Marking its second preemptive buy in two weeks, United Artists Films has acquired U.S. and most international rights to Mike Figgis’ “Miss Julie,” which premieres at next month’s Toronto Intl. Film Festival.
Pic, which stars Saffron Burrows and Peter Mullan, takes a contemporary approach to August Strindberg’s 1888 play about sexual repression and class schisms.
Scripted by Helen Cooper, film tells the story of an aristocratic young woman who is seduced by her father’s ambitious valet. After the sexual thrill has gone, the couple find that they have nothing in common, and the woman must struggle with the consequences of her actions.
Ernst “Etchie” Stroh’s Moonstone Entertainment fully financed the approximately $7 million period piece, which lensed earlier this year on a soundstage in North London.
Figgis and Harriet Cruickshank produced “Julie,” and Stroh and Annie Stewart (who runs Figgis’ Red Mullet production banner) exec produced.
Earlier this month UA took all North American rights to the romantic comedy “Things You Can Tell By Just Looking at Her.” UA’s acquisition of “Julie” marks the Metro-Goldwyn-Mayer specialized division’s reunion with Figgis, who directed “Leaving Las Vegas” for UA in 1995. That pic scored four Oscar nods for the studio, and a best actor win for Nicolas Cage.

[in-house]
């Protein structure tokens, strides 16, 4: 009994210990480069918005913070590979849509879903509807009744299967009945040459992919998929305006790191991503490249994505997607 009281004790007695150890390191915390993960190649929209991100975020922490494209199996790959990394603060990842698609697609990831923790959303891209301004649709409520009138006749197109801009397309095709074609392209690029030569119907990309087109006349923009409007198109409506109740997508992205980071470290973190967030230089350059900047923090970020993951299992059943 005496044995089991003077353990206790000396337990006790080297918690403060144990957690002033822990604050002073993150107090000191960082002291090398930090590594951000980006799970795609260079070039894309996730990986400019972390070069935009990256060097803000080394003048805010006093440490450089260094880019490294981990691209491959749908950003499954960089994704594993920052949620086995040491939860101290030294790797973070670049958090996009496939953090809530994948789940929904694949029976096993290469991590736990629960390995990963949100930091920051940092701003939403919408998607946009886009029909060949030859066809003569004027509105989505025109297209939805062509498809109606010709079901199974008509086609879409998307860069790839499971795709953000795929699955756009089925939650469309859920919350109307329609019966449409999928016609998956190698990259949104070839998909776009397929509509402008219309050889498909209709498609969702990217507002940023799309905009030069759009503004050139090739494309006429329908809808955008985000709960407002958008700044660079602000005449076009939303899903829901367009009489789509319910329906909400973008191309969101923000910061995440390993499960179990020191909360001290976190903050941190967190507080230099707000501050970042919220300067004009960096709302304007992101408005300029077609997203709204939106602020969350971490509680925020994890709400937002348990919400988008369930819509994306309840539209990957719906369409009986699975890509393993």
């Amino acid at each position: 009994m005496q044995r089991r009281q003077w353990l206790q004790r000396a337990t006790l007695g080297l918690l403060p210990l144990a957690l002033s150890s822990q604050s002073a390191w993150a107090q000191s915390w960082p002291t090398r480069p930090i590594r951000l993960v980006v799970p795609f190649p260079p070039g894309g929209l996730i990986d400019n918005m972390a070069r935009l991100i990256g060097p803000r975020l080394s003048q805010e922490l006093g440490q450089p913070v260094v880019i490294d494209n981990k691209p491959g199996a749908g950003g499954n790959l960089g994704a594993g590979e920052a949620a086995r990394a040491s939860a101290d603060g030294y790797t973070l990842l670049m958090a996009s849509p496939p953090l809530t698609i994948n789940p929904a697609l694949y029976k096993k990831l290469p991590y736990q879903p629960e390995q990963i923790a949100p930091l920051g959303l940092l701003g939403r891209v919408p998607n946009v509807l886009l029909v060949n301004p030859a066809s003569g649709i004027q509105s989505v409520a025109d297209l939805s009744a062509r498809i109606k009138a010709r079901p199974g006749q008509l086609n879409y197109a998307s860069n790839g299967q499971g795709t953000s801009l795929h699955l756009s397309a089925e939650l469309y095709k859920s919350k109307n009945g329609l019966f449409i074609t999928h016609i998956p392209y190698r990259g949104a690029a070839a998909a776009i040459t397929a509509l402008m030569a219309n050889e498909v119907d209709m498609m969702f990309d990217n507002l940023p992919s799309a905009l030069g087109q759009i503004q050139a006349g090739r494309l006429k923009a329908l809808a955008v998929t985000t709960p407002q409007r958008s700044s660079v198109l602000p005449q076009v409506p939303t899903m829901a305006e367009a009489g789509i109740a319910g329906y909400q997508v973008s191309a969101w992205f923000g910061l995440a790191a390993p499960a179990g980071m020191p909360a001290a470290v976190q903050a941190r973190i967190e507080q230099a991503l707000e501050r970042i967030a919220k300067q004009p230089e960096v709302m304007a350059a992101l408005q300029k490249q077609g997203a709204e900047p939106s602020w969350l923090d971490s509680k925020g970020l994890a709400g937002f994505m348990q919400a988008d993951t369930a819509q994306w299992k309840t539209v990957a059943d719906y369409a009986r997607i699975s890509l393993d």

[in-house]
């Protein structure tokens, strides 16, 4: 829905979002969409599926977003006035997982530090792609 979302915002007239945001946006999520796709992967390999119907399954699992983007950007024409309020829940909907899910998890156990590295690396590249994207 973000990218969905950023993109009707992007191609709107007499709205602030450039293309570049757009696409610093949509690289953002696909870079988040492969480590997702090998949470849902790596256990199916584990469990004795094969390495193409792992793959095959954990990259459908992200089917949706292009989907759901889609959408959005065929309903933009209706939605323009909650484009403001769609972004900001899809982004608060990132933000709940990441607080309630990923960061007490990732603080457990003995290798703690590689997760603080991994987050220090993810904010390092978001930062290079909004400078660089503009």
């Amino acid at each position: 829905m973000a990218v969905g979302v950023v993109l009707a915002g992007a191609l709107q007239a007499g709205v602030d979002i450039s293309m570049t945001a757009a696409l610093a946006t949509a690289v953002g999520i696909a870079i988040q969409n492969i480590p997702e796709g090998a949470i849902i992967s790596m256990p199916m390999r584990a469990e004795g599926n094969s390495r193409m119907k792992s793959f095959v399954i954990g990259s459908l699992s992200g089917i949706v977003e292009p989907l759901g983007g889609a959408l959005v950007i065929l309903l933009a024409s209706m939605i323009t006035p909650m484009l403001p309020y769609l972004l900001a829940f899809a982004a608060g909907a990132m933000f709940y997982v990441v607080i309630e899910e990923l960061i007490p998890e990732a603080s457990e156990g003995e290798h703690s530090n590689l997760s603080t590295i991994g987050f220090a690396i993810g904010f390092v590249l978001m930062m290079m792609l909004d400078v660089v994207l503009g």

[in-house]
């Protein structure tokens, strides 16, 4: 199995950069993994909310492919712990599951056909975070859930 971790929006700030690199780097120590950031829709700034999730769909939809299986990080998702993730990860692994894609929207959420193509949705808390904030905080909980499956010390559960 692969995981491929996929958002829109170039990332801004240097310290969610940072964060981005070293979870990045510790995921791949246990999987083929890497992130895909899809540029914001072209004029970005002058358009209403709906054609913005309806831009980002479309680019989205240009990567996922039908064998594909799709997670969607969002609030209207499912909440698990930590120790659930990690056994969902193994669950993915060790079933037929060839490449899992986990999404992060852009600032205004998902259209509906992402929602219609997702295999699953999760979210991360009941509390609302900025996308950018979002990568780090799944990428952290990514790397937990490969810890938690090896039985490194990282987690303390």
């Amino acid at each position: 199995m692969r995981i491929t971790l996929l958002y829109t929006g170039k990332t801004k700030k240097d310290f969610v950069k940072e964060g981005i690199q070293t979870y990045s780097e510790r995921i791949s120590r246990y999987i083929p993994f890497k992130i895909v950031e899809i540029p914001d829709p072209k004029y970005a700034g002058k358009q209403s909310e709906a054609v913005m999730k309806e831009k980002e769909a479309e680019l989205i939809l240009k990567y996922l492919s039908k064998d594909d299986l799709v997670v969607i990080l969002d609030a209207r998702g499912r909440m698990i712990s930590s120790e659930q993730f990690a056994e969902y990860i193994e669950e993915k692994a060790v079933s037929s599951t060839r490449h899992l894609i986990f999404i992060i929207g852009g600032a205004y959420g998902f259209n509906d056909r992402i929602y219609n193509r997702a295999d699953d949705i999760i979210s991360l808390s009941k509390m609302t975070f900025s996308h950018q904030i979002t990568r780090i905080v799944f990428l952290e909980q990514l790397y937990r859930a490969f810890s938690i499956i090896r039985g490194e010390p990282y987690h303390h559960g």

MGM president of worldwide distribution Larry Gleason and MGM president of worldwide marketing Gerry Rich have acquired “Julie” for UA in North America, U.K., Australia, Latin America (excluding Brazil), the Far East and Eastern Europe (excluding Poland).
“We are thrilled to have Mike back in the MGM family,” Rich said. “His films are at once perceptive and uncompromising and embody the independent spirit.”
Around the world
After premiering in Toronto, “Julie” will go to the San Sebastian Festival and likely be released domestically by the end of the year. Moonstone is handling sales in the rest of the world, where the pic is virtually sold out.
Figgis last directed “The Loss of Sexual Innocence,” also starring Burrows, which Sony Pictures Classics released in the U.S. His other credits include “Internal Affairs,” “One Night Stand,” “Mr. Jones” and “The Browning Version.”
Burrows last starred as an arrogant research scientist in Renny Harlin’s “Deep Blue Sea” for Warner Bros. Mullan won the best actor award at the 1998 Cannes Film Festival for his performance in Ken Loach’s “My Name Is Joe.”
International Creative Management and attorney George Haim repped Figgis. ICM and Stroh concluded the pic’s distribution deal with MGM’s Gleason and Rich.